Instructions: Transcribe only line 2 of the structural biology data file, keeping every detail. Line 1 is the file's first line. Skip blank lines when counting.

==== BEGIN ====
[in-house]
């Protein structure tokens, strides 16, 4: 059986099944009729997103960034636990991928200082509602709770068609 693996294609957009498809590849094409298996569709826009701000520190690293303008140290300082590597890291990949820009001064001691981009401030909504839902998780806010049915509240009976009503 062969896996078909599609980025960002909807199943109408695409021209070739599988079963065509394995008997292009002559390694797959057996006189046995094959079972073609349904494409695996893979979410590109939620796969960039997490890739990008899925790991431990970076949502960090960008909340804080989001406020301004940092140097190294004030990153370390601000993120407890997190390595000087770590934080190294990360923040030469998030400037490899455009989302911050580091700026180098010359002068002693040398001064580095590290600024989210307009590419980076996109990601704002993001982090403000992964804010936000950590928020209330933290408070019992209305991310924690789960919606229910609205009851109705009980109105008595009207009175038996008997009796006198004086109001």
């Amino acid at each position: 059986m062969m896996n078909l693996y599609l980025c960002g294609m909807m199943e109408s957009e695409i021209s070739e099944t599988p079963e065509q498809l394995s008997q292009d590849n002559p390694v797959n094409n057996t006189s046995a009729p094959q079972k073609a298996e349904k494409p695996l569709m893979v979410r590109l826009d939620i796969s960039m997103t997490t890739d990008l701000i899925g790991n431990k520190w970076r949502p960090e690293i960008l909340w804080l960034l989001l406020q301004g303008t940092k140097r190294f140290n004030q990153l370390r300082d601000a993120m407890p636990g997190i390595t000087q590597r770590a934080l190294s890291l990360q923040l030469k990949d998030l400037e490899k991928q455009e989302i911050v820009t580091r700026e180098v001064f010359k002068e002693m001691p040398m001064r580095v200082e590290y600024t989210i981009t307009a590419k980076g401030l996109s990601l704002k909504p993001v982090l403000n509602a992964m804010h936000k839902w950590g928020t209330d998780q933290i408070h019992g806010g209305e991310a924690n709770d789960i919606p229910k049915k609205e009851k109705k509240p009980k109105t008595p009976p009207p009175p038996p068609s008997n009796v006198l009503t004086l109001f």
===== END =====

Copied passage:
């Protein structure tokens, strides 16, 4: 059986099944009729997103960034636990991928200082509602709770068609 693996294609957009498809590849094409298996569709826009701000520190690293303008140290300082590597890291990949820009001064001691981009401030909504839902998780806010049915509240009976009503 062969896996078909599609980025960002909807199943109408695409021209070739599988079963065509394995008997292009002559390694797959057996006189046995094959079972073609349904494409695996893979979410590109939620796969960039997490890739990008899925790991431990970076949502960090960008909340804080989001406020301004940092140097190294004030990153370390601000993120407890997190390595000087770590934080190294990360923040030469998030400037490899455009989302911050580091700026180098010359002068002693040398001064580095590290600024989210307009590419980076996109990601704002993001982090403000992964804010936000950590928020209330933290408070019992209305991310924690789960919606229910609205009851109705009980109105008595009207009175038996008997009796006198004086109001």